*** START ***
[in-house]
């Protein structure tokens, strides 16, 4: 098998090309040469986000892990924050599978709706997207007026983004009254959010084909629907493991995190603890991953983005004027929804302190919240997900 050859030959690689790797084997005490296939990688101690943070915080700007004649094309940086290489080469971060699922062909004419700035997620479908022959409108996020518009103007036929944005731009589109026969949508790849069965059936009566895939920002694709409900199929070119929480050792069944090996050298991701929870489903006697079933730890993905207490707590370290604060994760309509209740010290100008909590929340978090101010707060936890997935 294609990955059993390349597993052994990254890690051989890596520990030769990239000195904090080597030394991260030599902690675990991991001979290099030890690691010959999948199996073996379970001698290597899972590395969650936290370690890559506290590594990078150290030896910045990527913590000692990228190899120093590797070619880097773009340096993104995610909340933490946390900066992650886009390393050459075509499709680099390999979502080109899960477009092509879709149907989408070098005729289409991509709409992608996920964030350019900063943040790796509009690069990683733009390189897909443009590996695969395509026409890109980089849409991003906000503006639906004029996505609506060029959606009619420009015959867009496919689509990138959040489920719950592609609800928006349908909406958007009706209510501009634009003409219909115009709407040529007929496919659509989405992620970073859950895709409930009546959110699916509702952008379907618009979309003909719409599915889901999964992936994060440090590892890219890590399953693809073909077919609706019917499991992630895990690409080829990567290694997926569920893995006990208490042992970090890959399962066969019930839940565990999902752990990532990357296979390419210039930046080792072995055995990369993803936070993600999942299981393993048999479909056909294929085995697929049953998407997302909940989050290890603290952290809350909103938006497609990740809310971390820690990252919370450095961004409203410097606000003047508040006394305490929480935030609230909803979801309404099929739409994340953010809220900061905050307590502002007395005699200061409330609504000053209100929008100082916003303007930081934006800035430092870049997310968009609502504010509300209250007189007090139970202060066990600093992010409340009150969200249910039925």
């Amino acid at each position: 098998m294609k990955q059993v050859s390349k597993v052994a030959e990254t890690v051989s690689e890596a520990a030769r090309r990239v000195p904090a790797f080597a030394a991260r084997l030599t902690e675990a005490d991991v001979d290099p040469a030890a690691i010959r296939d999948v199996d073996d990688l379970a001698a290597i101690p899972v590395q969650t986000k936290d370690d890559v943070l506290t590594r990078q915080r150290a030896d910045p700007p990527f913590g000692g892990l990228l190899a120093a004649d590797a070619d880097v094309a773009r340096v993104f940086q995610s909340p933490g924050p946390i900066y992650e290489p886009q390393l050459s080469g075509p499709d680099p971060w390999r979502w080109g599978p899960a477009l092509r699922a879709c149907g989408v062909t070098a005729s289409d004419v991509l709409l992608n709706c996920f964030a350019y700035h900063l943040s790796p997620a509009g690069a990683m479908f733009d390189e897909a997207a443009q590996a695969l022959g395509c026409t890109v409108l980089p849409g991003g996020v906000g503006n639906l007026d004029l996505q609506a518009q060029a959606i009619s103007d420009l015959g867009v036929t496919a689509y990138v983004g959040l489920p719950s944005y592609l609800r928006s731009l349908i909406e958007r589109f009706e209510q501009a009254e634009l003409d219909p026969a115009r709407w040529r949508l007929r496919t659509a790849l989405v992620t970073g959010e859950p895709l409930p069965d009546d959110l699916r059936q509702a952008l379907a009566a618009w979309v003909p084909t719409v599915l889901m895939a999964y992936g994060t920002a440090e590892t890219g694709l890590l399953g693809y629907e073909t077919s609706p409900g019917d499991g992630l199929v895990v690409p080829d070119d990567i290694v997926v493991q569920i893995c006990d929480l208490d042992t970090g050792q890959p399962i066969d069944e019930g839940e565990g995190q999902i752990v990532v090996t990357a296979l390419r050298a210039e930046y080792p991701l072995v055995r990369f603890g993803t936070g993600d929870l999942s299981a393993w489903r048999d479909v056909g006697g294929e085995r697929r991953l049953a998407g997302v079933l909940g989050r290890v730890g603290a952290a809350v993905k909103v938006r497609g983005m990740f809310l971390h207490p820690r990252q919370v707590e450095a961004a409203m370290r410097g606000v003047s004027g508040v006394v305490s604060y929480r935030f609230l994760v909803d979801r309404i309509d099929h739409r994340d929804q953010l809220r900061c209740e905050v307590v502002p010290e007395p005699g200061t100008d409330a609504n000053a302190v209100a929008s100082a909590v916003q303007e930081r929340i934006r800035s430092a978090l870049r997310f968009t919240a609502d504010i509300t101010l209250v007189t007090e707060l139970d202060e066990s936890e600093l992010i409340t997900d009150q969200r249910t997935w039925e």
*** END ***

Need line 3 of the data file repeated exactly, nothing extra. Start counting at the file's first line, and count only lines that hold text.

């Amino acid at each position: 098998m294609k990955q059993v050859s390349k597993v052994a030959e990254t890690v051989s690689e890596a520990a030769r090309r990239v000195p904090a790797f080597a030394a991260r084997l030599t902690e675990a005490d991991v001979d290099p040469a030890a690691i010959r296939d999948v199996d073996d990688l379970a001698a290597i101690p899972v590395q969650t986000k936290d370690d890559v943070l506290t590594r990078q915080r150290a030896d910045p700007p990527f913590g000692g892990l990228l190899a120093a004649d590797a070619d880097v094309a773009r340096v993104f940086q995610s909340p933490g924050p946390i900066y992650e290489p886009q390393l050459s080469g075509p499709d680099p971060w390999r979502w080109g599978p899960a477009l092509r699922a879709c149907g989408v062909t070098a005729s289409d004419v991509l709409l992608n709706c996920f964030a350019y700035h900063l943040s790796p997620a509009g690069a990683m479908f733009d390189e897909a997207a443009q590996a695969l022959g395509c026409t890109v409108l980089p849409g991003g996020v906000g503006n639906l007026d004029l996505q609506a518009q060029a959606i009619s103007d420009l015959g867009v036929t496919a689509y990138v983004g959040l489920p719950s944005y592609l609800r928006s731009l349908i909406e958007r589109f009706e209510q501009a009254e634009l003409d219909p026969a115009r709407w040529r949508l007929r496919t659509a790849l989405v992620t970073g959010e859950p895709l409930p069965d009546d959110l699916r059936q509702a952008l379907a009566a618009w979309v003909p084909t719409v599915l889901m895939a999964y992936g994060t920002a440090e590892t890219g694709l890590l399953g693809y629907e073909t077919s609706p409900g019917d499991g992630l199929v895990v690409p080829d070119d990567i290694v997926v493991q569920i893995c006990d929480l208490d042992t970090g050792q890959p399962i066969d069944e019930g839940e565990g995190q999902i752990v990532v090996t990357a296979l390419r050298a210039e930046y080792p991701l072995v055995r990369f603890g993803t936070g993600d929870l999942s299981a393993w489903r048999d479909v056909g006697g294929e085995r697929r991953l049953a998407g997302v079933l909940g989050r290890v730890g603290a952290a809350v993905k909103v938006r497609g983005m990740f809310l971390h207490p820690r990252q919370v707590e450095a961004a409203m370290r410097g606000v003047s004027g508040v006394v305490s604060y929480r935030f609230l994760v909803d979801r309404i309509d099929h739409r994340d929804q953010l809220r900061c209740e905050v307590v502002p010290e007395p005699g200061t100008d409330a609504n000053a302190v209100a929008s100082a909590v916003q303007e930081r929340i934006r800035s430092a978090l870049r997310f968009t919240a609502d504010i509300t101010l209250v007189t007090e707060l139970d202060e066990s936890e600093l992010i409340t997900d009150q969200r249910t997935w039925e």